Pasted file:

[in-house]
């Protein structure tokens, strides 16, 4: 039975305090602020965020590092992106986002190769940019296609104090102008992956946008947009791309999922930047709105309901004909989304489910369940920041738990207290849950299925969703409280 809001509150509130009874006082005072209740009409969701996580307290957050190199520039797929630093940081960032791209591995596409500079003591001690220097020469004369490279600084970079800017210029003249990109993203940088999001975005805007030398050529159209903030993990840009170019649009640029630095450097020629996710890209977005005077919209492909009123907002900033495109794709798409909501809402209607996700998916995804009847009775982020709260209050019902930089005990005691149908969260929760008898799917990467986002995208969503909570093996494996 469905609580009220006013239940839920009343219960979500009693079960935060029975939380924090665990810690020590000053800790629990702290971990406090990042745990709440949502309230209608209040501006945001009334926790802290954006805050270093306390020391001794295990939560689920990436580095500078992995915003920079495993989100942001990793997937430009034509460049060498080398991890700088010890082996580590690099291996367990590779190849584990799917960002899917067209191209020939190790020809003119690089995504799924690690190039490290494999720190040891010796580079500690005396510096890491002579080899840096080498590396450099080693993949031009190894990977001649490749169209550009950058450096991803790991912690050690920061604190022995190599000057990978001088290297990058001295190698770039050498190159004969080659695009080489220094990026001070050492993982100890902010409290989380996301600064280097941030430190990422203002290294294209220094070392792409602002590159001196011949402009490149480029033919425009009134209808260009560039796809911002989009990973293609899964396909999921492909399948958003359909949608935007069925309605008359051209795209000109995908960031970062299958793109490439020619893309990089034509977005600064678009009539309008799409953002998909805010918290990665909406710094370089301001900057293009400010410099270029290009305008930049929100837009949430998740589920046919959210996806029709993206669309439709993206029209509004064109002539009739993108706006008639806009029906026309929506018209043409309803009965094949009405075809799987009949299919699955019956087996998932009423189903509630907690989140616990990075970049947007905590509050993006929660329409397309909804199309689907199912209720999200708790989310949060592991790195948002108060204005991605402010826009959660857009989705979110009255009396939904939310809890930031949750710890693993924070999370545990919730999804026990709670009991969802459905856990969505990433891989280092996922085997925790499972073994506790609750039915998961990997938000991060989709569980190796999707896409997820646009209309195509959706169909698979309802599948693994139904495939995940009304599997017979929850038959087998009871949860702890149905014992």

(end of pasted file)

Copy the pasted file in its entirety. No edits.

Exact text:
[in-house]
């Protein structure tokens, strides 16, 4: 039975305090602020965020590092992106986002190769940019296609104090102008992956946008947009791309999922930047709105309901004909989304489910369940920041738990207290849950299925969703409280 809001509150509130009874006082005072209740009409969701996580307290957050190199520039797929630093940081960032791209591995596409500079003591001690220097020469004369490279600084970079800017210029003249990109993203940088999001975005805007030398050529159209903030993990840009170019649009640029630095450097020629996710890209977005005077919209492909009123907002900033495109794709798409909501809402209607996700998916995804009847009775982020709260209050019902930089005990005691149908969260929760008898799917990467986002995208969503909570093996494996 469905609580009220006013239940839920009343219960979500009693079960935060029975939380924090665990810690020590000053800790629990702290971990406090990042745990709440949502309230209608209040501006945001009334926790802290954006805050270093306390020391001794295990939560689920990436580095500078992995915003920079495993989100942001990793997937430009034509460049060498080398991890700088010890082996580590690099291996367990590779190849584990799917960002899917067209191209020939190790020809003119690089995504799924690690190039490290494999720190040891010796580079500690005396510096890491002579080899840096080498590396450099080693993949031009190894990977001649490749169209550009950058450096991803790991912690050690920061604190022995190599000057990978001088290297990058001295190698770039050498190159004969080659695009080489220094990026001070050492993982100890902010409290989380996301600064280097941030430190990422203002290294294209220094070392792409602002590159001196011949402009490149480029033919425009009134209808260009560039796809911002989009990973293609899964396909999921492909399948958003359909949608935007069925309605008359051209795209000109995908960031970062299958793109490439020619893309990089034509977005600064678009009539309008799409953002998909805010918290990665909406710094370089301001900057293009400010410099270029290009305008930049929100837009949430998740589920046919959210996806029709993206669309439709993206029209509004064109002539009739993108706006008639806009029906026309929506018209043409309803009965094949009405075809799987009949299919699955019956087996998932009423189903509630907690989140616990990075970049947007905590509050993006929660329409397309909804199309689907199912209720999200708790989310949060592991790195948002108060204005991605402010826009959660857009989705979110009255009396939904939310809890930031949750710890693993924070999370545990919730999804026990709670009991969802459905856990969505990433891989280092996922085997925790499972073994506790609750039915998961990997938000991060989709569980190796999707896409997820646009209309195509959706169909698979309802599948693994139904495939995940009304599997017979929850038959087998009871949860702890149905014992």